During a recent visit to Sayward I happened upon a patch of giant horsetail rising from a roadside ditch. Strangely alluring, the pale brown wand-like fertile shoots appear in spring, followed shortly after by green, vegetative shoots. These anemic fertile shoots, which only last for a short period, are easily overlooked. Most of us are more familiar with the green vegetative shoots, which persist for much longer.
Horsetails have hollow, grooved stems with regular joints. Silica on the outer surface of the stem gives it a rough texture, rather like the surface of a nail file. A brownish sheath at each joint is rimmed by darker teeth, which are in fact the tiny leaves of the plant. Whorls of green “branches” fan out from between the joints. Horsetails have perennial underground horizontal stems (rhizomes), from which the shoots arise. For this reason they are often found in groups.
Most species of horsetails prefer a wet location, and are often found in ditches, swamps, and banks of creeks and rivers. Common horsetail, however, is quite versatile and may spring up weed-like in abandoned fields, backyards, and sandy areas.
Though the green parts of horsetail can be toxic to livestock and humans, some First Nations peoples of the Pacific Northwest ate them in moderation as a spring vegetable. They were also used for polishing wood. Pioneers made use of the coarse surface of horsetails to scour out dirty pots. This is how one type of horsetail, the scouring-rush, got its name.
Horsetails are very ancient plants, and have been around for at least 300 million years. During the late Devonian and Carboniferous periods, low-lying tropical swamps and shallow seas covered much of Europe and North America. One of the most common swamp plants were large horsetail trees called Calamites, which grew to 18 metres in height, with trunks up to half a metre wide.
In the late Paleozoic period, droughts are thought to have caused the demise of this wonderfully weird tree. But smaller relatives of the Calamites survived, and the horsetails of today are remarkably similar to those of ancient times.
Horsetails are a unique group of plants. In the evolutionary scheme of things they are placed between simple, primitive plants like mosses, and more highly evolved flowering seed plants. Like mosses and ferns, horsetails produce spores. Like flowering seed plants, they have specialized tissues for conducting water and food through the stem. Plants with these tissues are generally called “vascular” plants.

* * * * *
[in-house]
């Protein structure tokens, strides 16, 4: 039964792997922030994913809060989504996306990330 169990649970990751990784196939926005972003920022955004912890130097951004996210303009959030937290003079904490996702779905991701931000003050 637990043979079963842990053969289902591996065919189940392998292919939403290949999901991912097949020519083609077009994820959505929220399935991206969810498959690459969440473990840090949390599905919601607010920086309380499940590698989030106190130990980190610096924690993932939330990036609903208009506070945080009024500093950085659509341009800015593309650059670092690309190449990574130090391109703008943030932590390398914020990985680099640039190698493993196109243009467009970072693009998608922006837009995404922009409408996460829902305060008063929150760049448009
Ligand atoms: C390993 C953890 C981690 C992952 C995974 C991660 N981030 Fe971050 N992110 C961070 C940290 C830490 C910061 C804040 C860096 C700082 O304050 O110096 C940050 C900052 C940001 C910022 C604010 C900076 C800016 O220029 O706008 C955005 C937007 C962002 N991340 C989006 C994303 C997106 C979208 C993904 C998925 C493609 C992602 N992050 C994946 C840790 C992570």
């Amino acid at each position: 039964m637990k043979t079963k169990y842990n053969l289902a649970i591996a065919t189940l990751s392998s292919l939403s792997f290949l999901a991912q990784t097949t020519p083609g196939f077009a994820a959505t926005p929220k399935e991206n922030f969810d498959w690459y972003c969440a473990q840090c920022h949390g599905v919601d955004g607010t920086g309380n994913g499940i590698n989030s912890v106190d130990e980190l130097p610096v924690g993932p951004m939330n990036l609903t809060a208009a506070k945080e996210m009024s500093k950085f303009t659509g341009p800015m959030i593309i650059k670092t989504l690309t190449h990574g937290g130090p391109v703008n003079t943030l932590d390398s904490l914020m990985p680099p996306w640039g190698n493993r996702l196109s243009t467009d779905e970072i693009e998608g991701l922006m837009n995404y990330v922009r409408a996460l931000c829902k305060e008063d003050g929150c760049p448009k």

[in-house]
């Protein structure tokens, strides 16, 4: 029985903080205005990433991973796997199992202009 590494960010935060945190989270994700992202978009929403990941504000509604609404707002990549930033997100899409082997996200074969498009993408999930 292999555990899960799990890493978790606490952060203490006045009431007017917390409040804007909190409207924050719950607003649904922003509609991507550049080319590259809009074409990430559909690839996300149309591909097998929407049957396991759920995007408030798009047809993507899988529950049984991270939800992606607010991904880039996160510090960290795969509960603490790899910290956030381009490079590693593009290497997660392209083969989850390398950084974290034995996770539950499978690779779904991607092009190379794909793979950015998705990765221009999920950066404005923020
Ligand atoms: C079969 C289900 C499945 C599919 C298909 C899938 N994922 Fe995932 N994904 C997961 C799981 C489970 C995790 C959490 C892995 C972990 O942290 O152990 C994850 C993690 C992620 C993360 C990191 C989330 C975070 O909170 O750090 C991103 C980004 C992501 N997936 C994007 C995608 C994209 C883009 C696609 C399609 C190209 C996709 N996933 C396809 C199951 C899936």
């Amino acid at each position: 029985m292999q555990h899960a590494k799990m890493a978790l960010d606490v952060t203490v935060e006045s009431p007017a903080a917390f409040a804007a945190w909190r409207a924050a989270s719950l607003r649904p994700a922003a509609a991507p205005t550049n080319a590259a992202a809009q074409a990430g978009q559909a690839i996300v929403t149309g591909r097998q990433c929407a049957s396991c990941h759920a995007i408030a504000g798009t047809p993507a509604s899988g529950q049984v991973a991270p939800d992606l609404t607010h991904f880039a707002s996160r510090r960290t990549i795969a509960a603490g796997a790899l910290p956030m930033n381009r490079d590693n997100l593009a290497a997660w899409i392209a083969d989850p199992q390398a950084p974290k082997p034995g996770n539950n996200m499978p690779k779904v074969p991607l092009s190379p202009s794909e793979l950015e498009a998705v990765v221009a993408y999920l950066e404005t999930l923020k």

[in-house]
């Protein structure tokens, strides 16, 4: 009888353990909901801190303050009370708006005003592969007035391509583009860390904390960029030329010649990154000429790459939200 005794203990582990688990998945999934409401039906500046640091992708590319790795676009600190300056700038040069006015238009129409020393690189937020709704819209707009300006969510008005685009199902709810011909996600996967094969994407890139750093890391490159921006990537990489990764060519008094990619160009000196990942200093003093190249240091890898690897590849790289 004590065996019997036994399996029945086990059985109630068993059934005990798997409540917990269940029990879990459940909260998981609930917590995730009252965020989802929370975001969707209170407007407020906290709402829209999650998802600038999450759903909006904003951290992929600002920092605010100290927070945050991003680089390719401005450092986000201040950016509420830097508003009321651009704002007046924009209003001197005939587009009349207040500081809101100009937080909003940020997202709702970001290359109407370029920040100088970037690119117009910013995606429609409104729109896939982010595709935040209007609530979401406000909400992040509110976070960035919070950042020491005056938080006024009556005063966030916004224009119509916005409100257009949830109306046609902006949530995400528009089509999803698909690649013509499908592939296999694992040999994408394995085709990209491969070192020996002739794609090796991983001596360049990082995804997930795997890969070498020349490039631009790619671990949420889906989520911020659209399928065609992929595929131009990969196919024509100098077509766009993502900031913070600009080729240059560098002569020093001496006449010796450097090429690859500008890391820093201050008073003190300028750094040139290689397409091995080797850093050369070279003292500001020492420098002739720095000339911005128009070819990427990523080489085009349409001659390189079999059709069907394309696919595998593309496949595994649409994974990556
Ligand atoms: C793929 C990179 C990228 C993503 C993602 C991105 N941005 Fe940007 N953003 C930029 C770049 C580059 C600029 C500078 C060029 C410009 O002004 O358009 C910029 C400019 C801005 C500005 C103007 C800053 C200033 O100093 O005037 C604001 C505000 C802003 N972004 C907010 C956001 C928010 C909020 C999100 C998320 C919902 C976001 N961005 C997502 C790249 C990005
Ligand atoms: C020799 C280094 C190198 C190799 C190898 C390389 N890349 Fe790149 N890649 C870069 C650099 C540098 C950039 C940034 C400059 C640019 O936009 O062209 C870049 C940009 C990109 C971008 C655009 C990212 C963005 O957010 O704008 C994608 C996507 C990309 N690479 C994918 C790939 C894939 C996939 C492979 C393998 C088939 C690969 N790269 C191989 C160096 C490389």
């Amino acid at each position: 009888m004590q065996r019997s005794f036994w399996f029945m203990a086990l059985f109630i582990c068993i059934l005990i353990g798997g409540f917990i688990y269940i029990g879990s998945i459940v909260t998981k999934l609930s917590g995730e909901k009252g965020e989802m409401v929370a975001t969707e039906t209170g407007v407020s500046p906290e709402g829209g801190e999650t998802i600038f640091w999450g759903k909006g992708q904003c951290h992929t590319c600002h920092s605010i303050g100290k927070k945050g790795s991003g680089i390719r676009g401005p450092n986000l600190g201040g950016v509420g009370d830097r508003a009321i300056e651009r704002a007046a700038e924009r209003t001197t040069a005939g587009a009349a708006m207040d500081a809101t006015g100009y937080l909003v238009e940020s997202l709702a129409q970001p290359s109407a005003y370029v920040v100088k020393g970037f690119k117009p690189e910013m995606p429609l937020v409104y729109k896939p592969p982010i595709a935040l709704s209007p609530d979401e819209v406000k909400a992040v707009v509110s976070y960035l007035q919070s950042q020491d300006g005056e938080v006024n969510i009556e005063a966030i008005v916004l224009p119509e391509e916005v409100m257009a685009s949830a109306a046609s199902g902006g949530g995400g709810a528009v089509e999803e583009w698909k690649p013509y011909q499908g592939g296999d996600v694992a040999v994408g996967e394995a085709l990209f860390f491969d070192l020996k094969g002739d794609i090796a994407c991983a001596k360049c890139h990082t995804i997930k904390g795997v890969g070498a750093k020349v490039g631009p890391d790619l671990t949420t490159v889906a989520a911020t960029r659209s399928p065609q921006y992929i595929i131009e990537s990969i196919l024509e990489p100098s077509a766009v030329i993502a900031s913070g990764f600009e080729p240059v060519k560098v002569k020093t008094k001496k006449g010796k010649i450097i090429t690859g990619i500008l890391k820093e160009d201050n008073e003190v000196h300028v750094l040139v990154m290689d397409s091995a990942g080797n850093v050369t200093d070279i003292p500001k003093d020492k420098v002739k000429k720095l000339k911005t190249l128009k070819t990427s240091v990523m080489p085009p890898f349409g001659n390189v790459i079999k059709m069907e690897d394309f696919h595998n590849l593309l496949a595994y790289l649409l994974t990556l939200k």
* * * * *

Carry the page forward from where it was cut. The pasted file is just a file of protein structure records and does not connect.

Horsetail reproduction begins with a cone-like “strobilus” at the top of the plant. The cone is made up of rows of hexagonal spore-bearing structures. Each hexagon produces thousands of tiny spores. When the spores are shed, they start to grow into a new plant, which is either bisexual or male. Sperm are produced, which must swim through the water to female plants. Once fertilized, the plant will grow to maturity, starting the cycle over again.
There are only about twenty species of horsetail in the world, all in one group, or genus, known as Equisetum. Ten species are found in BC, and six of these exist on Vancouver Island.
Two frequently found species, giant horsetail (Equisetum telmatiea) and common horsetail (Equisetum arvense), produce both pale brown fertile shoots and vegetative green shoots that are connected by an underground stem. The giant horsetail is larger than the common horsetail, with thicker stems. The green stems of both species have whorls of green branches. These vegetative shoots transform solar energy into food through the process of photosynthesis.
Another commonly encountered species is the bluish-green scouring-rush (Equisetum hyemale). Scouring-rushes have straight stems without branches. Fertile shoots are not separate, and cones are found at the tips of the green stems.
Horsetails are ancient and beautiful plants. To see the fertile shoots of horsetails rising from the ditches, one is reminded of the profound history of this plant. Having been around for 300 million years, horsetails vastly predate any human presence on the planet, challenging our limited conception of time.
About the Contributor:
Jocie Brooks is a naturalist and writer based in the Comox Valley, Vancouver Island, British Columbia.